(This is the second article in a three part series discussing major changes made by the Michigan Legislature to energy utility regulation in the state. Those changes are now enrolled in statute as Public Acts 341 and 342 of 2016.)
Michigan’s two large utilities — DTE and Consumers Energy — have committed to prematurely close several of the state’s coal generation facilities. They are maintaining those plans in the face of Trump administration promises to ax anticoal regulations and despite the fact that the closures could lead to energy shortfalls across the state. Construction of replacement generation and the fight to protect Michigan’s small electricity program have been at the center of a major statewide debate on energy over the past two years.
Both utilities have claimed a need to build natural gas and renewable generation to address self-inflicted capacity shortages. Of course, sizable rate increases recently approved by the Michigan Public Service Commission also ensure Michigan’s two major utilities will generate handsome profits on any newly constructed generation.
Despite those guaranteed profits, DTE and Consumers Energy have voiced concerns that alternative energy suppliers — who provide less expensive electricity to Michigan’s electricity choice market — do not fund investments in the state’s regulated energy generation infrastructure. They argued that these suppliers might leave the state, or that they lack the capacity to supply the electricity needs of their customers, ultimately forcing them to rely on electricity generated by the big utilities.
DTE and Consumers Energy had, therefore, pushed legislators to add a “capacity charge” to the electricity sold by alternative energy suppliers to help fund DTE and Consumer’s investments in new generation capacity. However, choice program generators contend that their normal operations ensure sufficient capacity for customer demand and a capacity charge would effectively charge choice customers twice. That second charge would, of course, make alternative suppliers less competitive, effectively taxing the choice market for the benefit of the big utilities.
The back-and-forth over a capacity charge had been the primary reason that major changes to electric utility legislation had stalled in Michigan’s Legislature for almost two years. However, in the waning hours of the 2016 lame duck session, Gov. Rick Snyder demanded that legislators give him a completed bill. He pushed the Legislature to compromise on a bill that would both ensure sufficient funding for new generation capacity and protect Michigan’s electricity choice program.
The final language of Public Act 341 of 2016 mandates that alternative suppliers must either build sufficient generation capacity or have a minimum of three years of contracted capacity at all times. If they fall short on their advance planning, PA 341 empowers the MPSC to hold public hearings to determine an appropriate capacity charge to pay for access to generation assets operated by the major utilities. Where choice suppliers can guarantee sufficient generation capacity for their customers, no additional charges are necessary. DTE spokesperson John Austerberry agreed that the bill “provide(s) that reliability that we think is most important.”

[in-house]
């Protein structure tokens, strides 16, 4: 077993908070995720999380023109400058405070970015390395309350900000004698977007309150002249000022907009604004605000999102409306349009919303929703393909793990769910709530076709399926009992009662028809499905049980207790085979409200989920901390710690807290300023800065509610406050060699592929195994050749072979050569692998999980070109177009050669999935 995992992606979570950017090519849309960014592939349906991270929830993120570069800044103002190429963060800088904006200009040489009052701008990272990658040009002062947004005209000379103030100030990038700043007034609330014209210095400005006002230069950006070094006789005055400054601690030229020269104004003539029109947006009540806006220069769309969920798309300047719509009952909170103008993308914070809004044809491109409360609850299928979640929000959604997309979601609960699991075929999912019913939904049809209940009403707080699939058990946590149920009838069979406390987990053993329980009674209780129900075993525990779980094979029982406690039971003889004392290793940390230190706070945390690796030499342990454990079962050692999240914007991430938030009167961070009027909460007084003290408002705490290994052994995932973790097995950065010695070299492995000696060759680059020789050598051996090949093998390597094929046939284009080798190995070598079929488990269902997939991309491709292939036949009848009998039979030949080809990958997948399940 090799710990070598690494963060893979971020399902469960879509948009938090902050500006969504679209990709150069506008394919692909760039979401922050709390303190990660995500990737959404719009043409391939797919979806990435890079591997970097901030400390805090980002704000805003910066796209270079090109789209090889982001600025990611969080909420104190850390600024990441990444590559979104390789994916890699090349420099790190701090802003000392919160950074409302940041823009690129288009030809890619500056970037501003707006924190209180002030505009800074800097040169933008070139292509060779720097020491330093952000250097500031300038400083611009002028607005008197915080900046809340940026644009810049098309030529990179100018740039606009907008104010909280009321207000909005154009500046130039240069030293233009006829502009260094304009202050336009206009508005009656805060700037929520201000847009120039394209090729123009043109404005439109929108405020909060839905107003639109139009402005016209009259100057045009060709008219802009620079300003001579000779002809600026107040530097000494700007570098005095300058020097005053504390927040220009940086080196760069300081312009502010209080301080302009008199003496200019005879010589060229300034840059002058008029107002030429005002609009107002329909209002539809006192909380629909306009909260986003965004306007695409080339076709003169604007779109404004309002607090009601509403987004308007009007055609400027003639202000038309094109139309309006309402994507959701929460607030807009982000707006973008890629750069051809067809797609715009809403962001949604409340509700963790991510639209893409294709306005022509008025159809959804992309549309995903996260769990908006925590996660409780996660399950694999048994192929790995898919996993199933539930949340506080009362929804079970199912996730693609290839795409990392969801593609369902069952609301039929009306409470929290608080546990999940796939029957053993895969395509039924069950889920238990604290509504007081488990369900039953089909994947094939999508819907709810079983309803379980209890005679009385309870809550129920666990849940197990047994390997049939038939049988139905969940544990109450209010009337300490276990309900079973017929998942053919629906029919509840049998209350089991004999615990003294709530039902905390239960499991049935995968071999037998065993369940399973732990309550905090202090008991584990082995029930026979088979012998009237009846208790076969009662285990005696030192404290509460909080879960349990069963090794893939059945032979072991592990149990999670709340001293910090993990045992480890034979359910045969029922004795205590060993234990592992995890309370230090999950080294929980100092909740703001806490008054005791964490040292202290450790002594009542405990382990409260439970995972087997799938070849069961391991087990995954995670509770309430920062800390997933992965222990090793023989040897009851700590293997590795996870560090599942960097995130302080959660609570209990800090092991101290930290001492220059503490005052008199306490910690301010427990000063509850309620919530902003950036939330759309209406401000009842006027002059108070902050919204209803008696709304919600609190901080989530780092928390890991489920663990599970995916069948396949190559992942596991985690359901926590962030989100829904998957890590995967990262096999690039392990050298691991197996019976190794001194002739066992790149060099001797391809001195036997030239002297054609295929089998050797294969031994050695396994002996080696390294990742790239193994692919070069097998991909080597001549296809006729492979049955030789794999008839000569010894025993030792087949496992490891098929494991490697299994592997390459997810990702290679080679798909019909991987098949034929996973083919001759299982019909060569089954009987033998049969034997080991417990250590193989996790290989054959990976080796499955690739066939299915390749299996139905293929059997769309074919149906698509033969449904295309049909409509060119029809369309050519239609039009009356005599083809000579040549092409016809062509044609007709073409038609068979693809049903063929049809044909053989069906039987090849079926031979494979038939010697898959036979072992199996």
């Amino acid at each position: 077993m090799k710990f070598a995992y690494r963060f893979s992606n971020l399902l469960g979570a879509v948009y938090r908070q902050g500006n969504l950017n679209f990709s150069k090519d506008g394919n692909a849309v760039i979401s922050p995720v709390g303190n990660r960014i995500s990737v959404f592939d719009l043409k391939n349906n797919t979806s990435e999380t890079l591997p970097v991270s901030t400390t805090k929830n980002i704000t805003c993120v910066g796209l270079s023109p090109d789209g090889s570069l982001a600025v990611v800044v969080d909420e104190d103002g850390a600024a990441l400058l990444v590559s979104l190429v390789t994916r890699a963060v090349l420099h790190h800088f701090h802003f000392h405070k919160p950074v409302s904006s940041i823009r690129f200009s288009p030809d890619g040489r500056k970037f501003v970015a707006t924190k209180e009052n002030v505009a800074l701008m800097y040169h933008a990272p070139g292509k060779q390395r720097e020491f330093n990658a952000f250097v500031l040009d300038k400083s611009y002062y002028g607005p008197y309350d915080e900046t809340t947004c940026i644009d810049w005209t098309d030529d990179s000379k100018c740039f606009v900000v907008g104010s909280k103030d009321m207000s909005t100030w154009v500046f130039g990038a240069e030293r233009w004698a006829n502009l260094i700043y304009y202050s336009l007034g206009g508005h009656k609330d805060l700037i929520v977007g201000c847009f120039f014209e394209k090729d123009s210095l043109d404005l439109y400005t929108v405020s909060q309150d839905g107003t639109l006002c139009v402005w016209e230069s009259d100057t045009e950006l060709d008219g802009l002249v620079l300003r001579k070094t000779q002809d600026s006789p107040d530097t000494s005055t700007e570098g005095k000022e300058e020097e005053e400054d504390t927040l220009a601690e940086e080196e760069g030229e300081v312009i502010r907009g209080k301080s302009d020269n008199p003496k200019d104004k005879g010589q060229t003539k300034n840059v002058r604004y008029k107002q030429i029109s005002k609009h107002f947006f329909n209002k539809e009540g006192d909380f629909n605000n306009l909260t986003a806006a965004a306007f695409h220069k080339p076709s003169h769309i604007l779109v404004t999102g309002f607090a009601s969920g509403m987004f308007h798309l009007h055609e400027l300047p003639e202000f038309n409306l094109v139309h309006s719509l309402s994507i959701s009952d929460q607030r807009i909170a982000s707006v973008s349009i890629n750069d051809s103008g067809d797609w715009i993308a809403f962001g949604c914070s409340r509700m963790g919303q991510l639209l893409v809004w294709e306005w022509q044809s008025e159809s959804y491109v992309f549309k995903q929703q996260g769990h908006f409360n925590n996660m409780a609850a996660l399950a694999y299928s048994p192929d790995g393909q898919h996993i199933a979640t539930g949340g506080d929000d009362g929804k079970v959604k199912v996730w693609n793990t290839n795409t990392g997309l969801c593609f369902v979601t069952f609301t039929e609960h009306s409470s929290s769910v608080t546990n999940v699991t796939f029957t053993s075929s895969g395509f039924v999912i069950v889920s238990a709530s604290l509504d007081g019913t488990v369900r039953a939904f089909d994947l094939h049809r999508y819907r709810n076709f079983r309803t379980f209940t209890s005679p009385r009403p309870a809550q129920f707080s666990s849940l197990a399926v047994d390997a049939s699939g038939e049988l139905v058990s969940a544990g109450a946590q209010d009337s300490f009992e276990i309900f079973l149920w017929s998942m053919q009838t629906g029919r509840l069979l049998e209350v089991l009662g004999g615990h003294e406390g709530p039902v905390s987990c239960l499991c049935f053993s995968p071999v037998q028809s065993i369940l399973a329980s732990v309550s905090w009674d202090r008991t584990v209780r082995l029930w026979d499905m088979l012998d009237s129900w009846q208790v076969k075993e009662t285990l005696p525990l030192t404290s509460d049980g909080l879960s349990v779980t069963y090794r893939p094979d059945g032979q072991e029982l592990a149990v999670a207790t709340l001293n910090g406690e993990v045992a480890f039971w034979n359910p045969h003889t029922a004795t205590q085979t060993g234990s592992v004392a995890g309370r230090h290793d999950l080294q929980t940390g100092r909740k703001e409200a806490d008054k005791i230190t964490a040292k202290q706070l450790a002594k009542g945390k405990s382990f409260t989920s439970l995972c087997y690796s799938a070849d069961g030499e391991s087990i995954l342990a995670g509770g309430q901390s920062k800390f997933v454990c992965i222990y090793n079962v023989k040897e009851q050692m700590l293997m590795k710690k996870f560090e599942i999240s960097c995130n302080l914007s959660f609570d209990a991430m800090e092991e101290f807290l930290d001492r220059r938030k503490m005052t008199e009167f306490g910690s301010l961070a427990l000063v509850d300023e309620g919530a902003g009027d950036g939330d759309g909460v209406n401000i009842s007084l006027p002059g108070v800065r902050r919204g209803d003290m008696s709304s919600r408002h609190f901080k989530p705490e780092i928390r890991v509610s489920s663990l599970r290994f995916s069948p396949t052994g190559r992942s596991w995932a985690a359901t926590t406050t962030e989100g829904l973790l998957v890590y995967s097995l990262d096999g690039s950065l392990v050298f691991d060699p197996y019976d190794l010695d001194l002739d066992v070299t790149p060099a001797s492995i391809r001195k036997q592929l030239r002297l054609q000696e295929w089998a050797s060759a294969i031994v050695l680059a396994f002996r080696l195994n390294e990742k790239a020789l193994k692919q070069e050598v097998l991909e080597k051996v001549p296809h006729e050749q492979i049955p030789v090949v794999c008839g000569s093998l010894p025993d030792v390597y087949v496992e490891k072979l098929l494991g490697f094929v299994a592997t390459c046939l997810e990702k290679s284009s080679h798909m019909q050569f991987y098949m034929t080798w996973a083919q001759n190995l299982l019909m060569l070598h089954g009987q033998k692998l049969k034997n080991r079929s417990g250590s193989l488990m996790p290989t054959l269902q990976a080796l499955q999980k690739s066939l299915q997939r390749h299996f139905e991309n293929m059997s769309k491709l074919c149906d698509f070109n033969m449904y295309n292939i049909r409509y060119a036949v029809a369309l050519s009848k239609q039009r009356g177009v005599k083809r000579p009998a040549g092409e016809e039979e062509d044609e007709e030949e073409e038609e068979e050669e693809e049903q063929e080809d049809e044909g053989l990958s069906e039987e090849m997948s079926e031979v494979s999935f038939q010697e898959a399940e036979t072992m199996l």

State representative and strong electricity choice proponent, Gary Glenn, R-Midland, discussed the compromise bill on the floor of the House, saying that “as (he understood) the bills … there are significant improvements in energy policy that will benefit rate payers” and that will serve as “a good starting point from which hopefully we will expand choice in the future.“
Michigan Freedom Fund CEO, Terri Reid, commended the House for having defended free market principles by removing “every anti-choice poison pill” from the original Senate bill. “By forcing these changes,” Reid contended that, “House members put the needs of local schools, job makers, and their constituents above the profit sheets of two massive electric utilities. They stood up against millions in advertising and an army of lobbyists and they put ratepayers first.”
Aric Nesbitt, R-Lawton, chair of the House Energy Committee, and the primary sponsor of the legislation in the House characterized it as "a win, win, win — for our ratepayers, our economies and for our long term reliability in the state.”
Looking forward to 2017, one of the key issues to be addressed will be balancing the changing nature of Michigan’s electricity generation system. As utilities plan for the closure of large, dispatchable baseload coal and nuclear plants, Michigan’s system will be forced to rely on a smaller suite of energy options — specifically natural gas, renewables, and conservation measures.
Limiting options in this fashion is likely to prove problematic as the added expense and unreliable nature of renewables will be paired with continued volatility of natural gas prices in Michigan’s regulated energy markets. Therefore, expanding access to energy choice and free market energy options is likely to become an important hedge against supply and price swings in 2017 and beyond.
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